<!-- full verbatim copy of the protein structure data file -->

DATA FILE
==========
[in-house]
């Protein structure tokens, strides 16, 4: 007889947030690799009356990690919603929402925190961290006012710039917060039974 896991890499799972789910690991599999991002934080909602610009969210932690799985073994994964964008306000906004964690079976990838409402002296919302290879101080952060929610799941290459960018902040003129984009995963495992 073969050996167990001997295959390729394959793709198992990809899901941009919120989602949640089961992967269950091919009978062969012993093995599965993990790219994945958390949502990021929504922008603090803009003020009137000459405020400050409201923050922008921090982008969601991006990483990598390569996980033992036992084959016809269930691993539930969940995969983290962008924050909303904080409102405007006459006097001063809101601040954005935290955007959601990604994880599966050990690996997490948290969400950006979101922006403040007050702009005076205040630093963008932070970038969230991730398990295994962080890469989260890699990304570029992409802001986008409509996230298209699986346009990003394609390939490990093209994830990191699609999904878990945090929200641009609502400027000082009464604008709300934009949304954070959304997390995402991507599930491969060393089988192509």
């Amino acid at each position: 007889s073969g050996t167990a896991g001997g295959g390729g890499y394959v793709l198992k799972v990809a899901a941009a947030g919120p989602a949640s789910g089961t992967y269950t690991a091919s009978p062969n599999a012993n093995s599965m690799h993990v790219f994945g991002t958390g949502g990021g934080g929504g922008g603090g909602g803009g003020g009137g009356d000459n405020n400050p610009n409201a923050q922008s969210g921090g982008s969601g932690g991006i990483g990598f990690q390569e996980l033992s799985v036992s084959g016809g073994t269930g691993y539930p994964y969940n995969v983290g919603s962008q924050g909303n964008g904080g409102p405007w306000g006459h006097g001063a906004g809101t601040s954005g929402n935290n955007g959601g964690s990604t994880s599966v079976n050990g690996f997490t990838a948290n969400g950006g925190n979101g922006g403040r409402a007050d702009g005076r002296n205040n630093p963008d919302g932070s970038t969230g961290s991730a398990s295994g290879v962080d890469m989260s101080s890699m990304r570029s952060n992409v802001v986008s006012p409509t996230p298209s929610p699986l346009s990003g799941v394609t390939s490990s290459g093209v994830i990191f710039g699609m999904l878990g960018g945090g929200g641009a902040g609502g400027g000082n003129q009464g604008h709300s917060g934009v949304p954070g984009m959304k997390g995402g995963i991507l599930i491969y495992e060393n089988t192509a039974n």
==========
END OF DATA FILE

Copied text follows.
[in-house]
């Protein structure tokens, strides 16, 4: 007889947030690799009356990690919603929402925190961290006012710039917060039974 896991890499799972789910690991599999991002934080909602610009969210932690799985073994994964964008306000906004964690079976990838409402002296919302290879101080952060929610799941290459960018902040003129984009995963495992 073969050996167990001997295959390729394959793709198992990809899901941009919120989602949640089961992967269950091919009978062969012993093995599965993990790219994945958390949502990021929504922008603090803009003020009137000459405020400050409201923050922008921090982008969601991006990483990598390569996980033992036992084959016809269930691993539930969940995969983290962008924050909303904080409102405007006459006097001063809101601040954005935290955007959601990604994880599966050990690996997490948290969400950006979101922006403040007050702009005076205040630093963008932070970038969230991730398990295994962080890469989260890699990304570029992409802001986008409509996230298209699986346009990003394609390939490990093209994830990191699609999904878990945090929200641009609502400027000082009464604008709300934009949304954070959304997390995402991507599930491969060393089988192509």
């Amino acid at each position: 007889s073969g050996t167990a896991g001997g295959g390729g890499y394959v793709l198992k799972v990809a899901a941009a947030g919120p989602a949640s789910g089961t992967y269950t690991a091919s009978p062969n599999a012993n093995s599965m690799h993990v790219f994945g991002t958390g949502g990021g934080g929504g922008g603090g909602g803009g003020g009137g009356d000459n405020n400050p610009n409201a923050q922008s969210g921090g982008s969601g932690g991006i990483g990598f990690q390569e996980l033992s799985v036992s084959g016809g073994t269930g691993y539930p994964y969940n995969v983290g919603s962008q924050g909303n964008g904080g409102p405007w306000g006459h006097g001063a906004g809101t601040s954005g929402n935290n955007g959601g964690s990604t994880s599966v079976n050990g690996f997490t990838a948290n969400g950006g925190n979101g922006g403040r409402a007050d702009g005076r002296n205040n630093p963008d919302g932070s970038t969230g961290s991730a398990s295994g290879v962080d890469m989260s101080s890699m990304r570029s952060n992409v802001v986008s006012p409509t996230p298209s929610p699986l346009s990003g799941v394609t390939s490990s290459g093209v994830i990191f710039g699609m999904l878990g960018g945090g929200g641009a902040g609502g400027g000082n003129q009464g604008h709300s917060g934009v949304p954070g984009m959304k997390g995402g995963i991507l599930i491969y495992e060393n089988t192509a039974n």